When I feel betrayed, unappreciated and on the outskirts, I read a lot in Psalms and identify with how David pours his heart out to God, tattles on those who hurt him and places his faith and trust in the Lord anyway.

And I do.

I guess the message I’m supposed to understand today is this: I really do trust God. I just trust Him. However He decides to work, however it looks, however it comes together…I trust Him. We could live in a camper parked on the front lawn of the church, and I’d be fine. Sometimes I think He puts me in certain situations and circumstances solely so I can really know, deep down, for a fact where I stand on the whole faith thing. And I end up surprising myself most of the time. At the onset of the circumstance, I sort of brace myself for the downward spiral of despair…but then it doesn’t come. Now, there are definitely other times I don’t expect it at all and I’m completely blindsided. But at the end of the day, so far in my life, I still net out at the same conclusion:

I so trust my God.

And each time, it feels really good to know that I still do.

So I need to stop pretending that things are Really Big Deals to me when they aren’t. And instead, I need to say with confidence, “No big deal, Jesus is on it.”

My favorite band in college was Black Happy. I wrote them about 10 years after I graduated because I suddenly realized they were Christians and had been all along. All their lyrics pointed to Jesus Christ. One of the band members wrote me back, so appreciative I recognized this even years later, because they felt conflicted about their music and if they were making enough of a stand for their faith.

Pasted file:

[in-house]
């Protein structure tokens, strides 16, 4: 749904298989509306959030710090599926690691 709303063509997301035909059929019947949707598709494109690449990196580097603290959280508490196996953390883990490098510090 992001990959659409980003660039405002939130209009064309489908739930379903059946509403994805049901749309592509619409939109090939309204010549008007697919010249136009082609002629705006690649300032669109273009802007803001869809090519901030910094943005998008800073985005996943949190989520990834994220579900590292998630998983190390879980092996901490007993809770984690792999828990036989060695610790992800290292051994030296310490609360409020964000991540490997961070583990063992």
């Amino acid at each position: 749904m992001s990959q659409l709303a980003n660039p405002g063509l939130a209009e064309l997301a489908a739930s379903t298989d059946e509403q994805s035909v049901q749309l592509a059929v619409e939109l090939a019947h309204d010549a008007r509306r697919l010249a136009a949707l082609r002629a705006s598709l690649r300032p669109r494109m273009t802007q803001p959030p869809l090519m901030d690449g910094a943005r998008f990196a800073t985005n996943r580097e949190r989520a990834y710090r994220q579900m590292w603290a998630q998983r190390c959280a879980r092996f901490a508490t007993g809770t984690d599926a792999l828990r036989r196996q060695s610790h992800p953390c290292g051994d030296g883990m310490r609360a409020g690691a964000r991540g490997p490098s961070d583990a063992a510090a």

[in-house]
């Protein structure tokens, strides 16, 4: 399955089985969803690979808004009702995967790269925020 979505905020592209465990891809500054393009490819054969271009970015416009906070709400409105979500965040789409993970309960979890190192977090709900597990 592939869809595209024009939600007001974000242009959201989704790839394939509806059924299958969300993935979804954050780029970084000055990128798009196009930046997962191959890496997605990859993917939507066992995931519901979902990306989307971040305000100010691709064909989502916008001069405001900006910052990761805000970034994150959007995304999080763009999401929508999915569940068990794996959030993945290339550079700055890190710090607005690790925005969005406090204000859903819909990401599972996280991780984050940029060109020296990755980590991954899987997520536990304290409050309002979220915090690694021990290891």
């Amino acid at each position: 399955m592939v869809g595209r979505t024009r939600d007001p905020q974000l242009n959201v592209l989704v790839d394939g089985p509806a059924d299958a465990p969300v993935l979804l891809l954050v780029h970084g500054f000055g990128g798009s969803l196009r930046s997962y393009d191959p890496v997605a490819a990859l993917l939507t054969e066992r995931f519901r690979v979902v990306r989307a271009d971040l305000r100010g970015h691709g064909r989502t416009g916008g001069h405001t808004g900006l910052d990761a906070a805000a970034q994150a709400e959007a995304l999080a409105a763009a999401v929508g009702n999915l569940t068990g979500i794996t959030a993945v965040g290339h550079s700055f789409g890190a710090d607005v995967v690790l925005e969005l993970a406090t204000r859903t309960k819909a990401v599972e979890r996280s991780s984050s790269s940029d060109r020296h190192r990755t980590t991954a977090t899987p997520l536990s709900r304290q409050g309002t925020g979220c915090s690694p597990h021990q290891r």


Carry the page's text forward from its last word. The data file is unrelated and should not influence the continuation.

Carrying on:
While I didn’t get it at the time, I do now. And I think these lyrics sum up this Randomness of a Post fabulously:

Sabbath may not come…I don’t care
Sun it may not shine…Oh I still don’t care
Seas they may not flow…Don’t fear it
Means as much to me as a chicken in a biscuit.
(copyright 1994, “Chicken in a Biscuit,” Black Happy)

In other words, none of it means a hill of beans compared to Jesus.

So we pack. We clean. We load. We move.


Chicken in a biscuit.

5 thoughts on “Chicken in a Biscuit

  1. Monica, I totally agree with you. At times I wonder when will the Lord part the sea for me. I need to remember He is ON IT. Thank you for taking time to share. I MISS YOU!!

  2. Girl, God has such a wonderful since of humor… and I love how He shares it with you and you with us! Great message & allegories. I'll remember "Chicken n a biscuit" for a while…don't know that others will get it though??? O well…

  3. I am about to contact April & we will officially be using this phrase Chicken in a Biscuit to refer to things we can not change, but must endure [is there a "happier" word that means the same thing as endure?]. April: Delta Candra: Ohio Monica: MovingChicken in a biscuitSide note: You're the only blog that can be long that I will still read because it's very funny & inspirational at the same time.

  4. What a great communicator you are! I totally get what you are saying. And I love the way that you say it. In 43 years, we have moved 16 times . . . and no big deal. Please let me know if I can help in any way. I love to rock babies and talk to 6 year olds! :-)